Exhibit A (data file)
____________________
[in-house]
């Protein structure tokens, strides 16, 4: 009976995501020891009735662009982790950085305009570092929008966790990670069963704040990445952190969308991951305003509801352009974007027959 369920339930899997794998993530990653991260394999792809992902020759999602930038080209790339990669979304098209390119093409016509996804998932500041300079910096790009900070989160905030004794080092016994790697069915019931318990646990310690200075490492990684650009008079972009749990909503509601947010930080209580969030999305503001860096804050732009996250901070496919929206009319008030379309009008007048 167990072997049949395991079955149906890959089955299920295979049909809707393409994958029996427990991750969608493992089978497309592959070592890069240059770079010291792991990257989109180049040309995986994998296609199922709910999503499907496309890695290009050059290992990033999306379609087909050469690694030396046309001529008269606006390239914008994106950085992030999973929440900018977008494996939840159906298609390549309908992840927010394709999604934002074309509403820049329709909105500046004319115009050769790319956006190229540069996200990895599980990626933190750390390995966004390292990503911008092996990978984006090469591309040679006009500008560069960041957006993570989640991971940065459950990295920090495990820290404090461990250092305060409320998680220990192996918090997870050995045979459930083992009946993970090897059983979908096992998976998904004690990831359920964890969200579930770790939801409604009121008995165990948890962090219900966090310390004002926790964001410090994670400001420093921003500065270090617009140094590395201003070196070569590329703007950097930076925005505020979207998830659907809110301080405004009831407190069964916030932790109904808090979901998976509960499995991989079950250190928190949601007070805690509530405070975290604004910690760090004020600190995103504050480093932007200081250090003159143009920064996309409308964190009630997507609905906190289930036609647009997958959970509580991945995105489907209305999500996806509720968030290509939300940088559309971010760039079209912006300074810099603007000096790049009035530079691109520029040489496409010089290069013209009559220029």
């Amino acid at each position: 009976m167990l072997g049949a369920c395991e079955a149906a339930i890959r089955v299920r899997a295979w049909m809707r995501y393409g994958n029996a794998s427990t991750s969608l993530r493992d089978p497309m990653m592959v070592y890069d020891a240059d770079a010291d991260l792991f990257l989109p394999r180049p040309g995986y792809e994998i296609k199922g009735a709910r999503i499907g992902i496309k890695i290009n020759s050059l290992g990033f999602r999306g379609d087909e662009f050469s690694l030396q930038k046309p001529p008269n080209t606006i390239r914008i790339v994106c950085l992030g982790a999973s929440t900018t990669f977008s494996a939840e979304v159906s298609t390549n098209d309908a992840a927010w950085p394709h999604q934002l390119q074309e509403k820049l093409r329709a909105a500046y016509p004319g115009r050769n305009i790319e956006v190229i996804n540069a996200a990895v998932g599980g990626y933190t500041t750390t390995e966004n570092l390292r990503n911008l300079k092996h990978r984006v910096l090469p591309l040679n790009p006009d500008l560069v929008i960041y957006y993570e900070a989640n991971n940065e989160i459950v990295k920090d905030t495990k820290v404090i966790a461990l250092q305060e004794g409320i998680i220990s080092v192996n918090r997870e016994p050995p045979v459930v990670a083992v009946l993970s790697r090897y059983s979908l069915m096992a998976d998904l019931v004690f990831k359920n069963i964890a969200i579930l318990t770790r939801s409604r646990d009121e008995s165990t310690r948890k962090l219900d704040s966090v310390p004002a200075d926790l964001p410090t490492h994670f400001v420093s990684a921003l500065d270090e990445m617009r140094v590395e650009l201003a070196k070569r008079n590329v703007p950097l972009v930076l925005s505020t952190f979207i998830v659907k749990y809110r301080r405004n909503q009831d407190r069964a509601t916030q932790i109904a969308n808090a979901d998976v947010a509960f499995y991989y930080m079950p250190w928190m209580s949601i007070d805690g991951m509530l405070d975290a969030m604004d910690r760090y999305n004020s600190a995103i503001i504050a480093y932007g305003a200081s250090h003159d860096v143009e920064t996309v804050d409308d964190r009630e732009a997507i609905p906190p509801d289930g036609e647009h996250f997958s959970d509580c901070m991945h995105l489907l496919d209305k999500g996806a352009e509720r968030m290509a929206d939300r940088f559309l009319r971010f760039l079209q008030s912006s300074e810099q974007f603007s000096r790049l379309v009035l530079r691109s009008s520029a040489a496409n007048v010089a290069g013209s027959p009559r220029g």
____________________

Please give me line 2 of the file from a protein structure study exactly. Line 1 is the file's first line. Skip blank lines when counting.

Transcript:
């Protein structure tokens, strides 16, 4: 009976995501020891009735662009982790950085305009570092929008966790990670069963704040990445952190969308991951305003509801352009974007027959 369920339930899997794998993530990653991260394999792809992902020759999602930038080209790339990669979304098209390119093409016509996804998932500041300079910096790009900070989160905030004794080092016994790697069915019931318990646990310690200075490492990684650009008079972009749990909503509601947010930080209580969030999305503001860096804050732009996250901070496919929206009319008030379309009008007048 167990072997049949395991079955149906890959089955299920295979049909809707393409994958029996427990991750969608493992089978497309592959070592890069240059770079010291792991990257989109180049040309995986994998296609199922709910999503499907496309890695290009050059290992990033999306379609087909050469690694030396046309001529008269606006390239914008994106950085992030999973929440900018977008494996939840159906298609390549309908992840927010394709999604934002074309509403820049329709909105500046004319115009050769790319956006190229540069996200990895599980990626933190750390390995966004390292990503911008092996990978984006090469591309040679006009500008560069960041957006993570989640991971940065459950990295920090495990820290404090461990250092305060409320998680220990192996918090997870050995045979459930083992009946993970090897059983979908096992998976998904004690990831359920964890969200579930770790939801409604009121008995165990948890962090219900966090310390004002926790964001410090994670400001420093921003500065270090617009140094590395201003070196070569590329703007950097930076925005505020979207998830659907809110301080405004009831407190069964916030932790109904808090979901998976509960499995991989079950250190928190949601007070805690509530405070975290604004910690760090004020600190995103504050480093932007200081250090003159143009920064996309409308964190009630997507609905906190289930036609647009997958959970509580991945995105489907209305999500996806509720968030290509939300940088559309971010760039079209912006300074810099603007000096790049009035530079691109520029040489496409010089290069013209009559220029």